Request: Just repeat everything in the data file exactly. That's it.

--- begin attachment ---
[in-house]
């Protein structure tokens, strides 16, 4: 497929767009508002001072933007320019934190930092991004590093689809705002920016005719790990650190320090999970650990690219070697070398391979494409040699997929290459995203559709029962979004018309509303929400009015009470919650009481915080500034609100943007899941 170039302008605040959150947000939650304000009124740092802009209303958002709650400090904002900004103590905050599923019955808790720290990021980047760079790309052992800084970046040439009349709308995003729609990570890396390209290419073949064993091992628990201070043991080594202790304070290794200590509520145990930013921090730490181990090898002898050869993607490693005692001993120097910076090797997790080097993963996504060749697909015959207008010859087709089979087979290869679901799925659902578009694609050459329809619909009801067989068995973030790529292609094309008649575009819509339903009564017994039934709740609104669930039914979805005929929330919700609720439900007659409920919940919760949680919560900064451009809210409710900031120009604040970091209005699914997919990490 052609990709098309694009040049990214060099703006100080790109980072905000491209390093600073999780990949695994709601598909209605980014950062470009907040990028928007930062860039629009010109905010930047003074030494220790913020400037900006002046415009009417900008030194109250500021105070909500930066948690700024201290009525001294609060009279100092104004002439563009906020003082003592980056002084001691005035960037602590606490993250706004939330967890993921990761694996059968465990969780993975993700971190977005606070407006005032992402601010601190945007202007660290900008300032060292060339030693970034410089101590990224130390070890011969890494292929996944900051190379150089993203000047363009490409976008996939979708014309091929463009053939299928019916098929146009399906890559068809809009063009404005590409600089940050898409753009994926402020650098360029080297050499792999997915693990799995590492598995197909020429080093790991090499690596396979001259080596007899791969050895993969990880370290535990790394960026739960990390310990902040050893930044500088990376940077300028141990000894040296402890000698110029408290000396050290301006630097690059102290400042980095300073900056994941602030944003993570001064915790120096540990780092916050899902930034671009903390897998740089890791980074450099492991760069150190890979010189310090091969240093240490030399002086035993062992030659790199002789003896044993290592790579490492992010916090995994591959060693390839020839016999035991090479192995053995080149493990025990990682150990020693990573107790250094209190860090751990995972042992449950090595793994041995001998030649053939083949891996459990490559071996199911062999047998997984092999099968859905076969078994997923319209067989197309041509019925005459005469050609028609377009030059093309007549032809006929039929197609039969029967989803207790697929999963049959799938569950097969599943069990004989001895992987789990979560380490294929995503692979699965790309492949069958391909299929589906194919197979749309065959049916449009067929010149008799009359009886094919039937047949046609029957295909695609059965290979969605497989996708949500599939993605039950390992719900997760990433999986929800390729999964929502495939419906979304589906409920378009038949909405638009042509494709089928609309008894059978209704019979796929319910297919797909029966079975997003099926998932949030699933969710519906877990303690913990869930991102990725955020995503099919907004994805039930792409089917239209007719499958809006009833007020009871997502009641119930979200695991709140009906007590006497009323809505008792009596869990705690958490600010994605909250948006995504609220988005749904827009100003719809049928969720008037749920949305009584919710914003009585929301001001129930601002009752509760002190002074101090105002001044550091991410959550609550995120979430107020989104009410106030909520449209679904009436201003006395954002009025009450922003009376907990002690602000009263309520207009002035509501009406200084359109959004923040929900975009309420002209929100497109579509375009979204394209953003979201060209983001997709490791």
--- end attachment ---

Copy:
[in-house]
């Protein structure tokens, strides 16, 4: 497929767009508002001072933007320019934190930092991004590093689809705002920016005719790990650190320090999970650990690219070697070398391979494409040699997929290459995203559709029962979004018309509303929400009015009470919650009481915080500034609100943007899941 170039302008605040959150947000939650304000009124740092802009209303958002709650400090904002900004103590905050599923019955808790720290990021980047760079790309052992800084970046040439009349709308995003729609990570890396390209290419073949064993091992628990201070043991080594202790304070290794200590509520145990930013921090730490181990090898002898050869993607490693005692001993120097910076090797997790080097993963996504060749697909015959207008010859087709089979087979290869679901799925659902578009694609050459329809619909009801067989068995973030790529292609094309008649575009819509339903009564017994039934709740609104669930039914979805005929929330919700609720439900007659409920919940919760949680919560900064451009809210409710900031120009604040970091209005699914997919990490 052609990709098309694009040049990214060099703006100080790109980072905000491209390093600073999780990949695994709601598909209605980014950062470009907040990028928007930062860039629009010109905010930047003074030494220790913020400037900006002046415009009417900008030194109250500021105070909500930066948690700024201290009525001294609060009279100092104004002439563009906020003082003592980056002084001691005035960037602590606490993250706004939330967890993921990761694996059968465990969780993975993700971190977005606070407006005032992402601010601190945007202007660290900008300032060292060339030693970034410089101590990224130390070890011969890494292929996944900051190379150089993203000047363009490409976008996939979708014309091929463009053939299928019916098929146009399906890559068809809009063009404005590409600089940050898409753009994926402020650098360029080297050499792999997915693990799995590492598995197909020429080093790991090499690596396979001259080596007899791969050895993969990880370290535990790394960026739960990390310990902040050893930044500088990376940077300028141990000894040296402890000698110029408290000396050290301006630097690059102290400042980095300073900056994941602030944003993570001064915790120096540990780092916050899902930034671009903390897998740089890791980074450099492991760069150190890979010189310090091969240093240490030399002086035993062992030659790199002789003896044993290592790579490492992010916090995994591959060693390839020839016999035991090479192995053995080149493990025990990682150990020693990573107790250094209190860090751990995972042992449950090595793994041995001998030649053939083949891996459990490559071996199911062999047998997984092999099968859905076969078994997923319209067989197309041509019925005459005469050609028609377009030059093309007549032809006929039929197609039969029967989803207790697929999963049959799938569950097969599943069990004989001895992987789990979560380490294929995503692979699965790309492949069958391909299929589906194919197979749309065959049916449009067929010149008799009359009886094919039937047949046609029957295909695609059965290979969605497989996708949500599939993605039950390992719900997760990433999986929800390729999964929502495939419906979304589906409920378009038949909405638009042509494709089928609309008894059978209704019979796929319910297919797909029966079975997003099926998932949030699933969710519906877990303690913990869930991102990725955020995503099919907004994805039930792409089917239209007719499958809006009833007020009871997502009641119930979200695991709140009906007590006497009323809505008792009596869990705690958490600010994605909250948006995504609220988005749904827009100003719809049928969720008037749920949305009584919710914003009585929301001001129930601002009752509760002190002074101090105002001044550091991410959550609550995120979430107020989104009410106030909520449209679904009436201003006395954002009025009450922003009376907990002690602000009263309520207009002035509501009406200084359109959004923040929900975009309420002209929100497109579509375009979204394209953003979201060209983001997709490791």